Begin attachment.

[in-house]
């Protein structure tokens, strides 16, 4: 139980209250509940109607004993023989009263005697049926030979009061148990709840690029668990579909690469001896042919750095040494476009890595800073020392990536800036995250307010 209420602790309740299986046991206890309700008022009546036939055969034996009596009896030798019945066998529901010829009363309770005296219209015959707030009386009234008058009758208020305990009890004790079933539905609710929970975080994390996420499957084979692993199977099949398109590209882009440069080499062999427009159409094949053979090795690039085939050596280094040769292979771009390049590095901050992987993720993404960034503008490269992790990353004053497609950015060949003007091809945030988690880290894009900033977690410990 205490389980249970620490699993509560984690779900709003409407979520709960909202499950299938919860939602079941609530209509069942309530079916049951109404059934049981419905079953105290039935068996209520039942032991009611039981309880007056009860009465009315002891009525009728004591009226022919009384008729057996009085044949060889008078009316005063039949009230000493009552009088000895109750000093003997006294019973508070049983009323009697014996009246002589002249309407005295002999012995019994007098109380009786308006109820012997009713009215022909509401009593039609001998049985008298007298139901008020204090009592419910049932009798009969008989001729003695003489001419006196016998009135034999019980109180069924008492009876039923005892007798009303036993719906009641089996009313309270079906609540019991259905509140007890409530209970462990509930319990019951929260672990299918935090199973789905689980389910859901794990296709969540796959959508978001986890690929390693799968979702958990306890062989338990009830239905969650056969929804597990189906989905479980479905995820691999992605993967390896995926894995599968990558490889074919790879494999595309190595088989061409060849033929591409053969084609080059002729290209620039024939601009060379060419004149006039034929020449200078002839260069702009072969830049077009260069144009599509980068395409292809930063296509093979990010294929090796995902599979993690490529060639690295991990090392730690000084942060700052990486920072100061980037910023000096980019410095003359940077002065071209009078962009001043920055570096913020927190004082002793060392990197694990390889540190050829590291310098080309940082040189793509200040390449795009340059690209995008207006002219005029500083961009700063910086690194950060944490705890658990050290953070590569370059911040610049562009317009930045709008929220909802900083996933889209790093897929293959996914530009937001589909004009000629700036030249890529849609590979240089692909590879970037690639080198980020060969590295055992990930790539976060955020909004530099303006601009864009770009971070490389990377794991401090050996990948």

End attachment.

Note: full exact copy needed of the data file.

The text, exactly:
[in-house]
């Protein structure tokens, strides 16, 4: 139980209250509940109607004993023989009263005697049926030979009061148990709840690029668990579909690469001896042919750095040494476009890595800073020392990536800036995250307010 209420602790309740299986046991206890309700008022009546036939055969034996009596009896030798019945066998529901010829009363309770005296219209015959707030009386009234008058009758208020305990009890004790079933539905609710929970975080994390996420499957084979692993199977099949398109590209882009440069080499062999427009159409094949053979090795690039085939050596280094040769292979771009390049590095901050992987993720993404960034503008490269992790990353004053497609950015060949003007091809945030988690880290894009900033977690410990 205490389980249970620490699993509560984690779900709003409407979520709960909202499950299938919860939602079941609530209509069942309530079916049951109404059934049981419905079953105290039935068996209520039942032991009611039981309880007056009860009465009315002891009525009728004591009226022919009384008729057996009085044949060889008078009316005063039949009230000493009552009088000895109750000093003997006294019973508070049983009323009697014996009246002589002249309407005295002999012995019994007098109380009786308006109820012997009713009215022909509401009593039609001998049985008298007298139901008020204090009592419910049932009798009969008989001729003695003489001419006196016998009135034999019980109180069924008492009876039923005892007798009303036993719906009641089996009313309270079906609540019991259905509140007890409530209970462990509930319990019951929260672990299918935090199973789905689980389910859901794990296709969540796959959508978001986890690929390693799968979702958990306890062989338990009830239905969650056969929804597990189906989905479980479905995820691999992605993967390896995926894995599968990558490889074919790879494999595309190595088989061409060849033929591409053969084609080059002729290209620039024939601009060379060419004149006039034929020449200078002839260069702009072969830049077009260069144009599509980068395409292809930063296509093979990010294929090796995902599979993690490529060639690295991990090392730690000084942060700052990486920072100061980037910023000096980019410095003359940077002065071209009078962009001043920055570096913020927190004082002793060392990197694990390889540190050829590291310098080309940082040189793509200040390449795009340059690209995008207006002219005029500083961009700063910086690194950060944490705890658990050290953070590569370059911040610049562009317009930045709008929220909802900083996933889209790093897929293959996914530009937001589909004009000629700036030249890529849609590979240089692909590879970037690639080198980020060969590295055992990930790539976060955020909004530099303006601009864009770009971070490389990377794991401090050996990948």